Go Ask Alice

Let’s have a show of hands from those of you who checked this book out of your junior high school library, passed it around with your friends, and never let your parents see you read it. I thought so!

“Go Ask Alice” was first published in 1971. It told a cautionary tale of the horrors of drug addiction, as seen through the eyes of an unnamed 15-year-old girl. The book is written as a diary, and the author of the book is listed as “Anonymous.” But in 1979 it was revealed that the book was written by a woman named Beatrice Sparks, a psychologist who worked at a mental hospital in Utah. Sparks claimed that the book was based on diary entries of a girl who was a patient in the hospital in which she had worked, but admitted fictionalizing a great deal of the story. Sparks later went on to write several more “diaries” of “former patients,” the authenticity of which have also been doubted.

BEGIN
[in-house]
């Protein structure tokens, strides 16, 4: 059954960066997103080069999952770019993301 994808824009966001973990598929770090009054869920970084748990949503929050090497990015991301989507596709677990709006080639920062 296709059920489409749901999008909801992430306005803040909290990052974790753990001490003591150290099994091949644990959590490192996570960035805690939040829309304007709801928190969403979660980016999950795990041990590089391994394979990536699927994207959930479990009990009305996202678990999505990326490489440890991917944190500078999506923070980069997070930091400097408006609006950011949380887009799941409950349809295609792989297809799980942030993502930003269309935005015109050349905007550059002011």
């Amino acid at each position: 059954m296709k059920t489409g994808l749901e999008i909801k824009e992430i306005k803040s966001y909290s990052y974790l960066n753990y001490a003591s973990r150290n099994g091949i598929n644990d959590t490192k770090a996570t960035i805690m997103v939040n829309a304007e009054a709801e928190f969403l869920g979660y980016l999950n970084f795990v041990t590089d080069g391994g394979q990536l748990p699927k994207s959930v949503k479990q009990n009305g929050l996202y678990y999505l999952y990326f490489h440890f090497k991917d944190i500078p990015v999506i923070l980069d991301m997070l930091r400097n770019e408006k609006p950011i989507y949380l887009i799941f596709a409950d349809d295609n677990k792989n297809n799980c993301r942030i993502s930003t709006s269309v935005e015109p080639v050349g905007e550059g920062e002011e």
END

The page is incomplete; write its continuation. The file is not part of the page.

When I read “Go Ask Alice” in seventh grade it had not yet been revealed to be largely a work of fiction. I thought it was real, and it scared me straight!

The title of the book is taken from a line in the Jefferson Airplane song “White Rabbit,” which uses the Alice in Wonderland story as an extended metaphor for a drug trip.